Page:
Each of the social networks has different rules regarding what happens to your account after you die. While Facebook gives its users the option of having their account permanently deleted once they die, last year it launched its Legacy Contact feature, enabling users to elect someone to manage their “memorialised” account after they have passed away. (5)
“Memorial pages are a place to remember and honour those we’ve lost,” says Jasmine Probst, content strategy manager on the Facebook Memorialization team. “For a while we offered basic memorialization, which meant an account could be viewed but couldn’t be managed by anyone. But, by talking to people who’ve experienced loss, we realised there is more we can do to support those who are grieving and those who want more of a say in what happens to their account after death.” “Instead of your last post saying ‘I’m just having a coffee’, you can send your own goodbye messages on Facebook and Twitter,” says Dead Social founder, James Norris James. Users can choose text or video posts and assign a digital executor to press the button and send the message once they’ve died.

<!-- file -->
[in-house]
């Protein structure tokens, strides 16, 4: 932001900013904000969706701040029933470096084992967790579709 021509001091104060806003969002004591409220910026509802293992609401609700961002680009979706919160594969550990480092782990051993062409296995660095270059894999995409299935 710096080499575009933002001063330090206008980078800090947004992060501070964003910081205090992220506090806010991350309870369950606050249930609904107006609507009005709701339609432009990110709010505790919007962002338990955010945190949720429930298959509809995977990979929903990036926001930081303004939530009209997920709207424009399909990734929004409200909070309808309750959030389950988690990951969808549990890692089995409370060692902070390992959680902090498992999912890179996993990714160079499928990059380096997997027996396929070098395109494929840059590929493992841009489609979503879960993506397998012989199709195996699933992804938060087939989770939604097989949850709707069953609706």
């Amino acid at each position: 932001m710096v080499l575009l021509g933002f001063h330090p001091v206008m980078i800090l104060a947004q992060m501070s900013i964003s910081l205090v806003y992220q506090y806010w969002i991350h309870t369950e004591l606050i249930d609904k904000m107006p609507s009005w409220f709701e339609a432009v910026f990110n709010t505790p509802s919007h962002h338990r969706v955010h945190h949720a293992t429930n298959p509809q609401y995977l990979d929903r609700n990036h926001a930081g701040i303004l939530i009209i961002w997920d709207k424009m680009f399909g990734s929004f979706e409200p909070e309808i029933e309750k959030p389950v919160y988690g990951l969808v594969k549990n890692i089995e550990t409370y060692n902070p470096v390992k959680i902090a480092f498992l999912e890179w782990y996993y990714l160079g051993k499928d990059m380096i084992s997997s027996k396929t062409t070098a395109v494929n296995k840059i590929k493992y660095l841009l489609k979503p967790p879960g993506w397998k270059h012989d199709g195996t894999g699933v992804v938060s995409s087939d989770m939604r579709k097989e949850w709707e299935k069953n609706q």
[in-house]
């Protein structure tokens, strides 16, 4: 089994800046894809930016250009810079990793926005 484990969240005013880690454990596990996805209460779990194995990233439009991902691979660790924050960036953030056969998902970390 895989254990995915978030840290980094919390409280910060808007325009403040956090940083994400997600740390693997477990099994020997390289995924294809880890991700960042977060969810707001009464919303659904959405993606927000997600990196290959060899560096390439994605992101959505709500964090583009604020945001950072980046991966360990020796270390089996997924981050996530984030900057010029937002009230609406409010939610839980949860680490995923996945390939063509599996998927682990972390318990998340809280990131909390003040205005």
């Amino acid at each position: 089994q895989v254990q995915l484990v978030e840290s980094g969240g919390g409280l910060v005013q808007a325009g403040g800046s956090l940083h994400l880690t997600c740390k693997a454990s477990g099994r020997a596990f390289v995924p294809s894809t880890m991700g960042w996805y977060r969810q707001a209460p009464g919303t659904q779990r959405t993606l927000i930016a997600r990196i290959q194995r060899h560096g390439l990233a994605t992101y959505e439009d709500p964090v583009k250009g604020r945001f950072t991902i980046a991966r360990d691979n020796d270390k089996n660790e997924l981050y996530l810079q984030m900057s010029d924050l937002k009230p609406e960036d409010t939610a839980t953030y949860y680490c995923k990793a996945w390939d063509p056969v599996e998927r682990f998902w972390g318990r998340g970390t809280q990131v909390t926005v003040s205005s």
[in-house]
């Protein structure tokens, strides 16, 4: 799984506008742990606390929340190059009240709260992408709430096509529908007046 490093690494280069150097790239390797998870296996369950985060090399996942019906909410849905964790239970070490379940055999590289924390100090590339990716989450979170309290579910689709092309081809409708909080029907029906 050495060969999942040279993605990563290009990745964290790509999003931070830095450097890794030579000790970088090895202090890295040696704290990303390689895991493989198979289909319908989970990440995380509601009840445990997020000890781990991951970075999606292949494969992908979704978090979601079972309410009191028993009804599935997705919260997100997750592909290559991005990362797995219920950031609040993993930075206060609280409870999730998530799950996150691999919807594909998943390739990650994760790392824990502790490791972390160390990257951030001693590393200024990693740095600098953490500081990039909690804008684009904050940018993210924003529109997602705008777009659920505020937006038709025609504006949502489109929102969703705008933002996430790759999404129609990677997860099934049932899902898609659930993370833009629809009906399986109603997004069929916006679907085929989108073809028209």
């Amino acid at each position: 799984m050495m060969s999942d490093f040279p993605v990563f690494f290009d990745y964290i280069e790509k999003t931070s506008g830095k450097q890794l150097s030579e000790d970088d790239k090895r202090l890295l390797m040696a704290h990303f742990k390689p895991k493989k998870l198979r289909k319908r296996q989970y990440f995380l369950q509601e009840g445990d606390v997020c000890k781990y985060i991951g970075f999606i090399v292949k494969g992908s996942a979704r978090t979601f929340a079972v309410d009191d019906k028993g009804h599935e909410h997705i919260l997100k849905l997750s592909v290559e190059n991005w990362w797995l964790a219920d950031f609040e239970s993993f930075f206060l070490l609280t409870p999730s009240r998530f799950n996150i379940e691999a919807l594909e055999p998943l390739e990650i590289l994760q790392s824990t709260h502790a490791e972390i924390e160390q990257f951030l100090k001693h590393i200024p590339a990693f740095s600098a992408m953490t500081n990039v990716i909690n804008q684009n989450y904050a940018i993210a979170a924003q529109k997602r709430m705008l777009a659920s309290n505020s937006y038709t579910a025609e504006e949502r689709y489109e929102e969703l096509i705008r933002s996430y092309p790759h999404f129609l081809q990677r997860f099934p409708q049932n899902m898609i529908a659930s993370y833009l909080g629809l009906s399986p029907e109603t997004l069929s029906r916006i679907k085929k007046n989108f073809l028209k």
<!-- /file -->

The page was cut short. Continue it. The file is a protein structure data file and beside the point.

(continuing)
The digital afterlife is in fact fraught with (6) issues linked to privacy rules and regulations and questions about who owns what. Consequently, online assets are viewed as an increasingly important subject. “Customers can include a clause in the will bequeathing (5) digital assets to a named beneficiary and expressing the wish the beneficiary deals with those assets according to their instructions,” says Kate Maybury, senior associate of trusts, wills and estates at Raworths solicitors. Is a Facebook message declaring your death enough? Some start-ups certainly don’t think so as they dream up (7) ways we can live on virtually.